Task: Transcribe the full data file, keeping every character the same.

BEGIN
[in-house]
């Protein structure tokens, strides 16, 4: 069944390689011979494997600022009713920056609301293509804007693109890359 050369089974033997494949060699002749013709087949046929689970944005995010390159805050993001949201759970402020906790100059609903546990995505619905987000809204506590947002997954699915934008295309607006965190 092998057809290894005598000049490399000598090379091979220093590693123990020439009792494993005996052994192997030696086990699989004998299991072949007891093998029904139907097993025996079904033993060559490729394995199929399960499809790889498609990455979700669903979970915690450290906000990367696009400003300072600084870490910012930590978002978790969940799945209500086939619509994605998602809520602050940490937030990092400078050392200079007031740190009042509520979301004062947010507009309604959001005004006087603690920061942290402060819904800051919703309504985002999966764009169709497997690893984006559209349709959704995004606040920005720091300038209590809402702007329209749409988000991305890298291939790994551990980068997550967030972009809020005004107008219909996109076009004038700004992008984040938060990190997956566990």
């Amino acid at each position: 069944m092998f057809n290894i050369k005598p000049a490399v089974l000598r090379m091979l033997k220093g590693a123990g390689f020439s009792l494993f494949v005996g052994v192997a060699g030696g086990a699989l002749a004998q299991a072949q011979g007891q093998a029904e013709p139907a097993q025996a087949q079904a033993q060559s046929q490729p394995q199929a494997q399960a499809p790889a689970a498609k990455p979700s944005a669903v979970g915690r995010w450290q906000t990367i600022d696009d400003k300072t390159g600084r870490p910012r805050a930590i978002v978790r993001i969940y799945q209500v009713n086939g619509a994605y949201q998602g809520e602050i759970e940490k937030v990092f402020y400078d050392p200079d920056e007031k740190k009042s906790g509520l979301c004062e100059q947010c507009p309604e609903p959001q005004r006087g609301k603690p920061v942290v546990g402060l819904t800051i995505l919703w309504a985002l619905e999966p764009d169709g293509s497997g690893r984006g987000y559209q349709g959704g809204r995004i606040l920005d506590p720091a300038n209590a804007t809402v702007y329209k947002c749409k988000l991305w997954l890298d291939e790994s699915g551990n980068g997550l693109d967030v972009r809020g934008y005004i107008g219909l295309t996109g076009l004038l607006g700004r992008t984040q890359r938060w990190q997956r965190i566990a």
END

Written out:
[in-house]
């Protein structure tokens, strides 16, 4: 069944390689011979494997600022009713920056609301293509804007693109890359 050369089974033997494949060699002749013709087949046929689970944005995010390159805050993001949201759970402020906790100059609903546990995505619905987000809204506590947002997954699915934008295309607006965190 092998057809290894005598000049490399000598090379091979220093590693123990020439009792494993005996052994192997030696086990699989004998299991072949007891093998029904139907097993025996079904033993060559490729394995199929399960499809790889498609990455979700669903979970915690450290906000990367696009400003300072600084870490910012930590978002978790969940799945209500086939619509994605998602809520602050940490937030990092400078050392200079007031740190009042509520979301004062947010507009309604959001005004006087603690920061942290402060819904800051919703309504985002999966764009169709497997690893984006559209349709959704995004606040920005720091300038209590809402702007329209749409988000991305890298291939790994551990980068997550967030972009809020005004107008219909996109076009004038700004992008984040938060990190997956566990």
């Amino acid at each position: 069944m092998f057809n290894i050369k005598p000049a490399v089974l000598r090379m091979l033997k220093g590693a123990g390689f020439s009792l494993f494949v005996g052994v192997a060699g030696g086990a699989l002749a004998q299991a072949q011979g007891q093998a029904e013709p139907a097993q025996a087949q079904a033993q060559s046929q490729p394995q199929a494997q399960a499809p790889a689970a498609k990455p979700s944005a669903v979970g915690r995010w450290q906000t990367i600022d696009d400003k300072t390159g600084r870490p910012r805050a930590i978002v978790r993001i969940y799945q209500v009713n086939g619509a994605y949201q998602g809520e602050i759970e940490k937030v990092f402020y400078d050392p200079d920056e007031k740190k009042s906790g509520l979301c004062e100059q947010c507009p309604e609903p959001q005004r006087g609301k603690p920061v942290v546990g402060l819904t800051i995505l919703w309504a985002l619905e999966p764009d169709g293509s497997g690893r984006g987000y559209q349709g959704g809204r995004i606040l920005d506590p720091a300038n209590a804007t809402v702007y329209k947002c749409k988000l991305w997954l890298d291939e790994s699915g551990n980068g997550l693109d967030v972009r809020g934008y005004i107008g219909l295309t996109g076009l004038l607006g700004r992008t984040q890359r938060w990190q997956r965190i566990a």